In his Advanced Human Health Analytics (AHHA) Laboratory, Lee—who has expertise in computer science, electrical engineering, and biomedical informatics—and his colleagues are working to develop solutions to these problems. Lee received the 2019 Armstrong Award to advance research on battery-less wearable sensors powered through human skin. And in June 2021, Lee, Jeremy Gummeson, assistant professor in the Department of Electrical and Computer Engineering, and Noor Mohammed, a PhD student in Lee’s lab, published a paper in the Proceedings of the ACM on Interactive Mobile, Wearable and Ubiquitous Technologies that laid out the technical groundwork for a battery-less wearable device. Called Shazam, the device uses human skin as a wire to transfer energy from an electrified daily object, such as an office desk or car steering wheel, to a sensor or network of sensors on the body. The same month their paper was published, the researchers received a grant of nearly $600,000 from the National Science Foundation (NSF) to advance development of hardware and software for this technology, including boosting its power harvesting capabilities. At present, the device is able to extract 1 milliwatt of power or less—enough to support a small, simple fitness tracker like a Fitbit without a screen, but not a more sophisticated device like a smart watch.
In the future, Lee imagines this technology would enable people to wear multiple extremely small battery-less sensors—even those that are permanently implanted like tattoos—in different spots on their bodies. These would all be charged by a single battery patch, which could take the form of a watch. Having sensors in different locations would address existing accuracy challenges and allow for collection of clinically useful data.
How far away is this imagined future? It’s difficult to predict, but given the rapid progress in wearables to date, Lee thinks it could be only 10 or 20 years from now.
“I think it may be sooner than we’d expect,” he said.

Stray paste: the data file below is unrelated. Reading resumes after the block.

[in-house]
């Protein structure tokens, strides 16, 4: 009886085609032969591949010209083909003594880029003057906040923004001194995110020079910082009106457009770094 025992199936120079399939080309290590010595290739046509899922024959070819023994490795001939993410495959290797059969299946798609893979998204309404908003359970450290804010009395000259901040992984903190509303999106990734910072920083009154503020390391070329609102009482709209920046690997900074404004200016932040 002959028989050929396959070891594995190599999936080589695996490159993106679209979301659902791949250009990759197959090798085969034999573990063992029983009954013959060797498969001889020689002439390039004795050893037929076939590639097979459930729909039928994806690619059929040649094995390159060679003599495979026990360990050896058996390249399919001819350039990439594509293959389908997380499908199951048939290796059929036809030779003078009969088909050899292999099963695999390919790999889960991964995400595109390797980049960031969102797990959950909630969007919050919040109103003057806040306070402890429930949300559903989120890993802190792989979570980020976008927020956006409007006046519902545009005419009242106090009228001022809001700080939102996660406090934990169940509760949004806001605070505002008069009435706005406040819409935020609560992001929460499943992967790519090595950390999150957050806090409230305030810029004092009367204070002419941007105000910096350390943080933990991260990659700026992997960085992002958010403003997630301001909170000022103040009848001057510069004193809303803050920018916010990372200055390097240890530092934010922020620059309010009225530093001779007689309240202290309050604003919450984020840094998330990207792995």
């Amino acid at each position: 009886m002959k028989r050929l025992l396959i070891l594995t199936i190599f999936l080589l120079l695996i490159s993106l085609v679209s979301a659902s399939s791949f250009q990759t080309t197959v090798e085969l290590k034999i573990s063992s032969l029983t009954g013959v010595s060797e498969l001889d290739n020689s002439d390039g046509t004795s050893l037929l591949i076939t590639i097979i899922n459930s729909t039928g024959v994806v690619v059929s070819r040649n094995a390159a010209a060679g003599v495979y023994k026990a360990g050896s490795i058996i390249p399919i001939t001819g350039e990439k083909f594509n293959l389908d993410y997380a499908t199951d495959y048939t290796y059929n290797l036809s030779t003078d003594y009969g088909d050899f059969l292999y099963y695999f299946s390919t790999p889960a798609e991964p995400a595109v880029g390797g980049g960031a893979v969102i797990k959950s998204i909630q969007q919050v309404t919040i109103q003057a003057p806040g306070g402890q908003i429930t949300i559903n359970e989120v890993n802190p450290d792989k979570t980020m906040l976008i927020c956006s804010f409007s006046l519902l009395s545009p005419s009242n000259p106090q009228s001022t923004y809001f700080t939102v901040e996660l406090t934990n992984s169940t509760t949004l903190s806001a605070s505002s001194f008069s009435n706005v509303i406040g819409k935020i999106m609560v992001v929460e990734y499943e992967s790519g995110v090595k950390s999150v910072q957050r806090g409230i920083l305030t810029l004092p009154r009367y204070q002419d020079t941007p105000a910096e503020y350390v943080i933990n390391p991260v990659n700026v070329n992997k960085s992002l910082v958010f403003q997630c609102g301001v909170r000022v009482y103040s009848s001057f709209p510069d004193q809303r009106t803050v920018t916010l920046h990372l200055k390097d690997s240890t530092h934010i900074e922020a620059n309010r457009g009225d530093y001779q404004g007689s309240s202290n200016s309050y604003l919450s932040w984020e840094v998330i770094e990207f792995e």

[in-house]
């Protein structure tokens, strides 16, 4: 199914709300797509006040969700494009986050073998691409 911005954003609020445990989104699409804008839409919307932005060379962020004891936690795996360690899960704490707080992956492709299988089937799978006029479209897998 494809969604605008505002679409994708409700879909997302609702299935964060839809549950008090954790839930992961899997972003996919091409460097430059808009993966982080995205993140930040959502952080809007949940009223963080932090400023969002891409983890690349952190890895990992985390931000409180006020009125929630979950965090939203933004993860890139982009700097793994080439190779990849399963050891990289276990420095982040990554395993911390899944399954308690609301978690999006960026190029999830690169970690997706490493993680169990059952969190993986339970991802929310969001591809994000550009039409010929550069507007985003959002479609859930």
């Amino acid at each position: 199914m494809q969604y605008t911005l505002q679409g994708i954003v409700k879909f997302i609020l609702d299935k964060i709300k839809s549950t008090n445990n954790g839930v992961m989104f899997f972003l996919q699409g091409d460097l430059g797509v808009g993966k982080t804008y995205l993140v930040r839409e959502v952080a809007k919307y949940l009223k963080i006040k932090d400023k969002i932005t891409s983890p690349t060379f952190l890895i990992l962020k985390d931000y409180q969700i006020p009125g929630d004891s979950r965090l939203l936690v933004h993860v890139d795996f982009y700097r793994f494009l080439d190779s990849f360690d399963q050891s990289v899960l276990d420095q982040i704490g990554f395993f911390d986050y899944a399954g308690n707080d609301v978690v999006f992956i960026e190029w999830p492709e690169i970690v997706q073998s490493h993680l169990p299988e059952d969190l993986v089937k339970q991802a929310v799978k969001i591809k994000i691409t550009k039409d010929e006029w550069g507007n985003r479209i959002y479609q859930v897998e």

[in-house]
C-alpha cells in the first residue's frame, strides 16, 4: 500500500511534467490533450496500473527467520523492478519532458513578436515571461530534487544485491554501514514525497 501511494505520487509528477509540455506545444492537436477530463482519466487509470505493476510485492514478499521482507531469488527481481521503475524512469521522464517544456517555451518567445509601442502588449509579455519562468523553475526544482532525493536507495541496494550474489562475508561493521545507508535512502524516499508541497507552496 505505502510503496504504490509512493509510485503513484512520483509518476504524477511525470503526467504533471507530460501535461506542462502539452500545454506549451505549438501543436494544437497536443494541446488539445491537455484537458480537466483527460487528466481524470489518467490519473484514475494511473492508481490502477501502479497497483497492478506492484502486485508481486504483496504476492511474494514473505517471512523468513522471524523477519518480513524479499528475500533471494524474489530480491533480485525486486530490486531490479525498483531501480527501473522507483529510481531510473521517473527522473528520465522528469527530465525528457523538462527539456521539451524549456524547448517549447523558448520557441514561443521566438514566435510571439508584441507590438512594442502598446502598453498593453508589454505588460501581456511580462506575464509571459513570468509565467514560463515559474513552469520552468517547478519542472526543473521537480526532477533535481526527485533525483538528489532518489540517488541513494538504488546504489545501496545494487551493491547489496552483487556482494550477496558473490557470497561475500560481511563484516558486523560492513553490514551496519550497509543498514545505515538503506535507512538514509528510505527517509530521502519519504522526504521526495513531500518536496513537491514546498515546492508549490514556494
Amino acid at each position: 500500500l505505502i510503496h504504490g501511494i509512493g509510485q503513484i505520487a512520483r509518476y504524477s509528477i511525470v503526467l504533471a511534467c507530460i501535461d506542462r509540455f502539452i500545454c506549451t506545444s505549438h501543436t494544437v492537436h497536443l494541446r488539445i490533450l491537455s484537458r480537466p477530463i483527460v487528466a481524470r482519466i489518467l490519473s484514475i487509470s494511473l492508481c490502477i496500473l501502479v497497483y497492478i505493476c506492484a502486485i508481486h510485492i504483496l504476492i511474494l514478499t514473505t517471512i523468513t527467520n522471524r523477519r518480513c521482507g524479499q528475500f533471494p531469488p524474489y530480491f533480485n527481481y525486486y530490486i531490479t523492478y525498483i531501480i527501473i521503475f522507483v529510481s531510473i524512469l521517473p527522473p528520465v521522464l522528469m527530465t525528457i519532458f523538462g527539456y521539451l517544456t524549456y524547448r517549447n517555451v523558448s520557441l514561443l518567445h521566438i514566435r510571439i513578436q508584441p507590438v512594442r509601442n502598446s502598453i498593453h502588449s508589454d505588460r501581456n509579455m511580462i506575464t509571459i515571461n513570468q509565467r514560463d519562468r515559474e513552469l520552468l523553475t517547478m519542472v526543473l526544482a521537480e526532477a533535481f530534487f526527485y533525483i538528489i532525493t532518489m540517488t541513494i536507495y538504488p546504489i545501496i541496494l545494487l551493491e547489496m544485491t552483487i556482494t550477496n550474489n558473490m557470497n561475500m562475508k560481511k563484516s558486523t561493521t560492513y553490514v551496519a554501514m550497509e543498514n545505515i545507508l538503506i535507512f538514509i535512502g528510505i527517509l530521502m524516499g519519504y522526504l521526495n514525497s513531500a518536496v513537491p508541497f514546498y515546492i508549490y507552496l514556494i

Lee envisions that the technology would first be used by people with acute or chronic health conditions, who could benefit most from precise, real-time monitoring—such as tracking blood sugar in a diabetic, body movements in stroke patients, or heart activity in a person at risk of heart failure. Further down the road, the technology could provide early warning signs to people with a family history or increased risk of certain diseases, alerting them to seek medical attention. For example, Lee thinks it could detect cancerous tumors or conditions like Parkinson’s disease (such as through a device that could alert the user to tiny tremors in their body) in very early stages, leading to quicker treatment and better results.
“This could help physicians create more personalized and patient-centered treatment programs,” Lee said. “Since the vast majority of health conditions are preventable, early detection could help people live healthier lives while relieving the economic burden on our healthcare system. Transforming health care from being reactive to proactive—therein lies the greatest potential for these devices.”
From the Lab to the Real World
As wearable technologies advance and generate enormous volumes of personal health data, they introduce a host of new questions and challenges in areas ranging from data processing to health policy to ethics.
“What do we do with all this information? Who covers the cost of monitoring? How will the information collected be tied into our healthcare system so it can be used to advance medical treatment of patients?” Lee pondered.
Andrew points out that a company like Apple, which has sold hundreds of millions of smart watches, is collecting enough data to—when combined with surveys on health conditions—eventually be useful in identifying clusters and potentially making health predictions for individuals. Andrew’s lab is currently exploring the feasibility of making such predictions, but future work would be needed to determine the accuracy of predictions and explore the ethics involved in informing consumers.
“I think the legal community will need to begin grappling with how to handle the emerging cluster of personal and medical ethics violations that are possible with this volume of data,” Andrew said.